Monday, 29 December 2014

Buying next year's Christmas cards at the post-Christmas sales.

I have a confession to make.

I buy my Christmas cards at the Boxing Day sales.

I do it almost every year.  I've done it this year.  Most of my Christmas cards for 2015 were purchased in the final week of 2014.  Less than ten days have passed between my posting the last of my 2014 cards and my purchasing the bulk of my 2015 cards.

There, I've said it.  And, as they say, confession is good for the soul. 

And, as a self-proclaimed "Christmas nerd", I'd like to reflect a bit on Christmas cards (assuming that many of my fellow "Christmas nerds" are also buying next years cards now, as well).

Christmas cards fall into two main categories:  religious cards and non-religious cards.   But, both religious cards and non-religious cards have a number of sub-categories as well.

First, there are the various types of religious Christmas cards.

  • There is the generic religious Christmas card.  As a clergy type, I buy, send, and receive a lot of these.  Essentially they feature artwork depicting various aspects of the Nativity stories in the Gospels:  Mary and Joseph riding a donkey, shepherds gathering by the manger, Magi giving their gifts, etc.   The artwork can be either traditional or contemporary, figurative or stylised.  The message is something that is spiritual, but not overly theological:  something simple such as "Christmas Blessings".

  • More upmarket is the "artistic" religious Christmas card.  They feature reproductions of classic paintings by well-known artists, with biblical themes such as The Annunciation, The Madonna and Child, The Adoration of the Magi, and The Adoration of the Shepherds, etc.  You can usually buy these only at the gift shops connected to major art museums.  They're usually pretty expensive ... too expensive for my Christmas card budget.

  • Then there are the "pious" Christmas cards, sent by the sort of Christians who are really, really, REALLY religious.  They may feature slogans such as "the reason for the season", or "Wise men still seek him", or "Keep Christ in Christmas".  They are sent by the more "religious" sort of Christian either to like-minded individuals or to those people they are targeting as possible converts.

  • Finally, there is the "cutesy" religious Christmas card.  It's like the generic religious Christmas card, except that the shepherds, Magi, angels, Mary, Joseph, etc., are all small children, as if they posed for the card during a kindergarten Nativity play.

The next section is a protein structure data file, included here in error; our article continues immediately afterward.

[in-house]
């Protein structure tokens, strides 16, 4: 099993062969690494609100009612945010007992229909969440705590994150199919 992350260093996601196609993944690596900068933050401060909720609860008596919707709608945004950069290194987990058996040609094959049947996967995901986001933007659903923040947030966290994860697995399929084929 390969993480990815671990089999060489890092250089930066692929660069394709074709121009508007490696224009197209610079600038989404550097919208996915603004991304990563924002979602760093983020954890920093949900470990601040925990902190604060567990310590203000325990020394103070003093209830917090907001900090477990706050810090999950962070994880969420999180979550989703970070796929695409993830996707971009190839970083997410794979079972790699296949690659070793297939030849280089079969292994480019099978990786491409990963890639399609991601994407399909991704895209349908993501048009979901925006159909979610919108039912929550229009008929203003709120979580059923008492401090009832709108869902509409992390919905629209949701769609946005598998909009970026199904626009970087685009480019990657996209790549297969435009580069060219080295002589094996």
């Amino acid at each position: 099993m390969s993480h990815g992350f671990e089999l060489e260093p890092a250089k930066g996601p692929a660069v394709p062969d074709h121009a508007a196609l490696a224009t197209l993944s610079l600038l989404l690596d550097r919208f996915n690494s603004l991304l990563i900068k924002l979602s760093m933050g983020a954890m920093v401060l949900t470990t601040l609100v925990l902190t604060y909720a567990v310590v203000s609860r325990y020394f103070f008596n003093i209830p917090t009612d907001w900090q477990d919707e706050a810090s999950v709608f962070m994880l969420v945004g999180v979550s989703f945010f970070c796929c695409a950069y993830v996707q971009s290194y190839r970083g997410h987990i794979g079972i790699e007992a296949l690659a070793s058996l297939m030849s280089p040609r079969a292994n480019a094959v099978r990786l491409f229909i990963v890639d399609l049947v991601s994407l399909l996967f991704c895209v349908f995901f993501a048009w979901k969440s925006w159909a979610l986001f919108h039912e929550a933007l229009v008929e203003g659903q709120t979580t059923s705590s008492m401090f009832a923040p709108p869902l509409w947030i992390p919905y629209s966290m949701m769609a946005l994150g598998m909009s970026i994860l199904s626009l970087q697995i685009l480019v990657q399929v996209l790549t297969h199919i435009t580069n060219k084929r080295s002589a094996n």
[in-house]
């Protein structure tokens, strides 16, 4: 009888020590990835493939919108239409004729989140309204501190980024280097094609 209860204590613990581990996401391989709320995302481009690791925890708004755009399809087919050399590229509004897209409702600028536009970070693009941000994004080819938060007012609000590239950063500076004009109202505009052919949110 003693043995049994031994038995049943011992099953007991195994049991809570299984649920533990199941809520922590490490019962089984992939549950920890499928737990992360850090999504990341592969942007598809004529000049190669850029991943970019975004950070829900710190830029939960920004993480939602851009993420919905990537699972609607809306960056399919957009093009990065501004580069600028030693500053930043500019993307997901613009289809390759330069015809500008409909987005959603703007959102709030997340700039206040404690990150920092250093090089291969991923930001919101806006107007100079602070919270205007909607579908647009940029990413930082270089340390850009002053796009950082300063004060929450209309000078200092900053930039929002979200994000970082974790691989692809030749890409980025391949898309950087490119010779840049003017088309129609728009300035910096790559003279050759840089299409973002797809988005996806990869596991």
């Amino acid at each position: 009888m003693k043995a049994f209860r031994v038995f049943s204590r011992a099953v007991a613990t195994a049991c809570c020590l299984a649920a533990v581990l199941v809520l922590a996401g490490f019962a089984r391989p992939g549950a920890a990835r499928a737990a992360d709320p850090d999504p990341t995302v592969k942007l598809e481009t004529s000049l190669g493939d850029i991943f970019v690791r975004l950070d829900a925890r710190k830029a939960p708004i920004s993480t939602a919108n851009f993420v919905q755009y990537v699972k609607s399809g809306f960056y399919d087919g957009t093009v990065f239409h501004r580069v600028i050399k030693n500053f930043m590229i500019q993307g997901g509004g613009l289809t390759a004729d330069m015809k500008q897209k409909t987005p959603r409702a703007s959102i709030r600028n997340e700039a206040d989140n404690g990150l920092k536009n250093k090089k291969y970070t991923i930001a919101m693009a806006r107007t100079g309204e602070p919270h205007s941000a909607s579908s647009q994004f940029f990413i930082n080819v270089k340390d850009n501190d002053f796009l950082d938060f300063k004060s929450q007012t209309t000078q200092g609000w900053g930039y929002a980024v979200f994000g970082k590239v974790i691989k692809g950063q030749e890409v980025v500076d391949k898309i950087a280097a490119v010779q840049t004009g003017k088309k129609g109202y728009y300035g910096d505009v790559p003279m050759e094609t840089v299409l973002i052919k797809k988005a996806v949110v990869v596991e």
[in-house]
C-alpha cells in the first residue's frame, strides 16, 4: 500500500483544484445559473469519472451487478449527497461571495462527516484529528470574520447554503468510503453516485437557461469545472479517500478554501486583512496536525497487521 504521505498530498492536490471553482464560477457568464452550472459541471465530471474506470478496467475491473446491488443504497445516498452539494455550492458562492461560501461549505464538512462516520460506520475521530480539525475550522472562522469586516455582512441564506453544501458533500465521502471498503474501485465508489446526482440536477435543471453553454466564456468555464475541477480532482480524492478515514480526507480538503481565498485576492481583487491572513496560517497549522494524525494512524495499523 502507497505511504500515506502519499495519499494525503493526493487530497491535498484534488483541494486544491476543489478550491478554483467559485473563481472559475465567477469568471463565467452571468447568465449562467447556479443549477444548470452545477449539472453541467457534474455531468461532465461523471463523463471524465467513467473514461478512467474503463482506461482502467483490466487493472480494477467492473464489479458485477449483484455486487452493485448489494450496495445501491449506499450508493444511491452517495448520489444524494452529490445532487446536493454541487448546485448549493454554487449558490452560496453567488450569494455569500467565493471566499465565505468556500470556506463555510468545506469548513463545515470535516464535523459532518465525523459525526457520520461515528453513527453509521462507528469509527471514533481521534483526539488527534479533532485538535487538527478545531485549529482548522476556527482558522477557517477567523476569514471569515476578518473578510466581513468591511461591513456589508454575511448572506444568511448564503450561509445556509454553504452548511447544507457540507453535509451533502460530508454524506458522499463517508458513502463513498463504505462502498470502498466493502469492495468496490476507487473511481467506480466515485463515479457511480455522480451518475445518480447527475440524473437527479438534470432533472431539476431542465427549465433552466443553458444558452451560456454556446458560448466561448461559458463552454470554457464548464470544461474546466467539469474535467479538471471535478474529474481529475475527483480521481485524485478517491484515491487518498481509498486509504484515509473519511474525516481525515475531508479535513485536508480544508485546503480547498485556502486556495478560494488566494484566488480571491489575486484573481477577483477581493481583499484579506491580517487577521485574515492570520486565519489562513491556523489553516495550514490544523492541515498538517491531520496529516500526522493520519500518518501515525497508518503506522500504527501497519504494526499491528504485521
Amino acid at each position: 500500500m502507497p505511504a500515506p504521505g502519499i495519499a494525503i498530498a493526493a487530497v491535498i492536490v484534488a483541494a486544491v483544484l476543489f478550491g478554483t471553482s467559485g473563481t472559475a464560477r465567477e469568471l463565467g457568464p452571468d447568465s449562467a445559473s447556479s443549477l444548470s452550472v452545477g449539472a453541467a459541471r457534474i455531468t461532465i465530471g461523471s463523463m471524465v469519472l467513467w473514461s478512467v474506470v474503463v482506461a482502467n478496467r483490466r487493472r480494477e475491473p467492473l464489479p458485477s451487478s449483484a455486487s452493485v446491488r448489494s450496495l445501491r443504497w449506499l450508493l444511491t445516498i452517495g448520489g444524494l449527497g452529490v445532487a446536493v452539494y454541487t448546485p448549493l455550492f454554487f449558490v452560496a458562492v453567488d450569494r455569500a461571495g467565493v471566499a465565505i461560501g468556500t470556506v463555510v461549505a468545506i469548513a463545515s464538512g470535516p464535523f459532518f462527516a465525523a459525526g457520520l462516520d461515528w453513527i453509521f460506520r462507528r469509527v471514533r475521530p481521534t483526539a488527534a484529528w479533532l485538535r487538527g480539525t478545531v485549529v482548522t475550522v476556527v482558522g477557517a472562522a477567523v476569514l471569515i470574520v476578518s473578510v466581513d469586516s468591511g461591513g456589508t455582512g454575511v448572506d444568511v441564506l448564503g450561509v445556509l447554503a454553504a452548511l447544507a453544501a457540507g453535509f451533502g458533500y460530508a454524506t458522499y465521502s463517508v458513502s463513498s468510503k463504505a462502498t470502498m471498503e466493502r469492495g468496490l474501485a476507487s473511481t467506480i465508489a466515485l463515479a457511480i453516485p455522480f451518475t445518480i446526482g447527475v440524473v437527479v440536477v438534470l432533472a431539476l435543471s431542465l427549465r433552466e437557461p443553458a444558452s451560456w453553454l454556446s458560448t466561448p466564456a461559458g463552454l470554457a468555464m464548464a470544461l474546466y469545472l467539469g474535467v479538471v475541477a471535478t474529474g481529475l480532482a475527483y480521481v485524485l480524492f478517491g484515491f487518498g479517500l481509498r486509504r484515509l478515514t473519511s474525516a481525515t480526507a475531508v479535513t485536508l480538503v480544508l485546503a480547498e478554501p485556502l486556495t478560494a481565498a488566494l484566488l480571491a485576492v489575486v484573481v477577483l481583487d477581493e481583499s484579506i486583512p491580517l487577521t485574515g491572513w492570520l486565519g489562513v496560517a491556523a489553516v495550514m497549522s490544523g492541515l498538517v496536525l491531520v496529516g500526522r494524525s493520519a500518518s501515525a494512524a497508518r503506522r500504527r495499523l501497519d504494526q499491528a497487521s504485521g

Then, we have the various varieties of non-religious Christmas cards.

  • First of all there is the generic festive Christmas card.  The artwork features a Christmas tree, or a wreath on a door, or a poinsettia.  The message inside the card is something like "Merry Christmas and a Happy New Year", or "Season's Greetings", or (if the sender doesn't mind risking the wrath of Fox News) "Happy Holidays".  For most people, this type of card constitutes the majority of the Christmas cards they send.

  • An upmarket version of the generic festive card is the Dickensian card.  The message and general tone of the card is similar to the generic card, except that the artwork depicts scenes that are definitely British and definitely 19th century, usually with a group of enthusiastic carollers in the foreground.  They're a bit more expensive than the generic card, but usually not as expensive as the "artistic" religious card.

  • Cards featuring Santa Claus also have their place.  They're particularly good for families with small children.  They're also a safe choice for people who, if they receive a religious card (of any variety) would complain that "the bloody churches are even trying to take over Christmas", but who would also engage in lengthy bouts of Anglophobic rage if they receive a Dickensian card.